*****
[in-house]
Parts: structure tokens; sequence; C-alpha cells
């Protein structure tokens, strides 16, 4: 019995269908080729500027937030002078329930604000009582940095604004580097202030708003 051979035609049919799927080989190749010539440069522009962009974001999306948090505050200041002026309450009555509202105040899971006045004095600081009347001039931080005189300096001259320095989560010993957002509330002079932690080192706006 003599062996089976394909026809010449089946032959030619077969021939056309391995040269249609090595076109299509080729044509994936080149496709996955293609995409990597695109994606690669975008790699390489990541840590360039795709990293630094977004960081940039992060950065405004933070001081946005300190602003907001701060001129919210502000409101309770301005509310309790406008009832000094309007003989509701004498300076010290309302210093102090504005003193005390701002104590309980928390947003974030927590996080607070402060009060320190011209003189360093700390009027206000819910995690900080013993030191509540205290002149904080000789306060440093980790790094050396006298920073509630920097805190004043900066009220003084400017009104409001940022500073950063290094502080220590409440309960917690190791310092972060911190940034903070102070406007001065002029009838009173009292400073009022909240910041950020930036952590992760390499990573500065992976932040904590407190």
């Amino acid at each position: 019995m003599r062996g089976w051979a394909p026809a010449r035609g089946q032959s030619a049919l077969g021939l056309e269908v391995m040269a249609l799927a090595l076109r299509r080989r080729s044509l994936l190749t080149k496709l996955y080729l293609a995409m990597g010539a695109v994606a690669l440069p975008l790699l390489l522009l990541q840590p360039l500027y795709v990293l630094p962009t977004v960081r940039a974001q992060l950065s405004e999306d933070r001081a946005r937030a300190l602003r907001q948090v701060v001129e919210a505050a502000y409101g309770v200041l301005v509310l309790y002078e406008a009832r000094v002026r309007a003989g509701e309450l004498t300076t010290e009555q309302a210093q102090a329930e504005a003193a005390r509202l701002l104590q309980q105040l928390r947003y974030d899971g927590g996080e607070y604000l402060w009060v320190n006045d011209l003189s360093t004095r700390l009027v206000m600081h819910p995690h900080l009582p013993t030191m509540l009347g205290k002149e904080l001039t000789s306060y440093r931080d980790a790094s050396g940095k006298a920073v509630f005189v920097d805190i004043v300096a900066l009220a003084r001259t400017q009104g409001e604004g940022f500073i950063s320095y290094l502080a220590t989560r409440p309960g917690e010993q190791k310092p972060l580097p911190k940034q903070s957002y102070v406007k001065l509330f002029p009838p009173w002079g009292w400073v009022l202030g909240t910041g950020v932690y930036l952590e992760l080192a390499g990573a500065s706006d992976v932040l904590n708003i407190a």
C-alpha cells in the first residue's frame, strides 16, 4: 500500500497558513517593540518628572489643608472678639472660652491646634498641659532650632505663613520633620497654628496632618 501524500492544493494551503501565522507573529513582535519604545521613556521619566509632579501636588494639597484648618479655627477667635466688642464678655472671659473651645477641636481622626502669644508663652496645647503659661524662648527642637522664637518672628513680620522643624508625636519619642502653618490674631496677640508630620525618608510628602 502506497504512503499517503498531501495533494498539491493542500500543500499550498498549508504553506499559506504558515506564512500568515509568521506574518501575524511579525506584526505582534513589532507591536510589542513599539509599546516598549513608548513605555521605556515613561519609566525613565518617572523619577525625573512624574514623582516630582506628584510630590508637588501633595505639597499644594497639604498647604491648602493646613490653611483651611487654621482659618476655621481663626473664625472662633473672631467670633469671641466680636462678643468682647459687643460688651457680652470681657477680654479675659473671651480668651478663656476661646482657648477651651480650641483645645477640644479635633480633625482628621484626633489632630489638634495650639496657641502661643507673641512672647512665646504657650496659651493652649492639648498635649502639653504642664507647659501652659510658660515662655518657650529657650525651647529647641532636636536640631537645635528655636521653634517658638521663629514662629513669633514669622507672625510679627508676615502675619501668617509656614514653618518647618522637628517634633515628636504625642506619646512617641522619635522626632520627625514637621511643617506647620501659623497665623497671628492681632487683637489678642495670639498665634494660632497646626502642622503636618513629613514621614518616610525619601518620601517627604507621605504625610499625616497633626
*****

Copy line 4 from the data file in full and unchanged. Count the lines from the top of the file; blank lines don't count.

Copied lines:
């Amino acid at each position: 019995m003599r062996g089976w051979a394909p026809a010449r035609g089946q032959s030619a049919l077969g021939l056309e269908v391995m040269a249609l799927a090595l076109r299509r080989r080729s044509l994936l190749t080149k496709l996955y080729l293609a995409m990597g010539a695109v994606a690669l440069p975008l790699l390489l522009l990541q840590p360039l500027y795709v990293l630094p962009t977004v960081r940039a974001q992060l950065s405004e999306d933070r001081a946005r937030a300190l602003r907001q948090v701060v001129e919210a505050a502000y409101g309770v200041l301005v509310l309790y002078e406008a009832r000094v002026r309007a003989g509701e309450l004498t300076t010290e009555q309302a210093q102090a329930e504005a003193a005390r509202l701002l104590q309980q105040l928390r947003y974030d899971g927590g996080e607070y604000l402060w009060v320190n006045d011209l003189s360093t004095r700390l009027v206000m600081h819910p995690h900080l009582p013993t030191m509540l009347g205290k002149e904080l001039t000789s306060y440093r931080d980790a790094s050396g940095k006298a920073v509630f005189v920097d805190i004043v300096a900066l009220a003084r001259t400017q009104g409001e604004g940022f500073i950063s320095y290094l502080a220590t989560r409440p309960g917690e010993q190791k310092p972060l580097p911190k940034q903070s957002y102070v406007k001065l509330f002029p009838p009173w002079g009292w400073v009022l202030g909240t910041g950020v932690y930036l952590e992760l080192a390499g990573a500065s706006d992976v932040l904590n708003i407190a």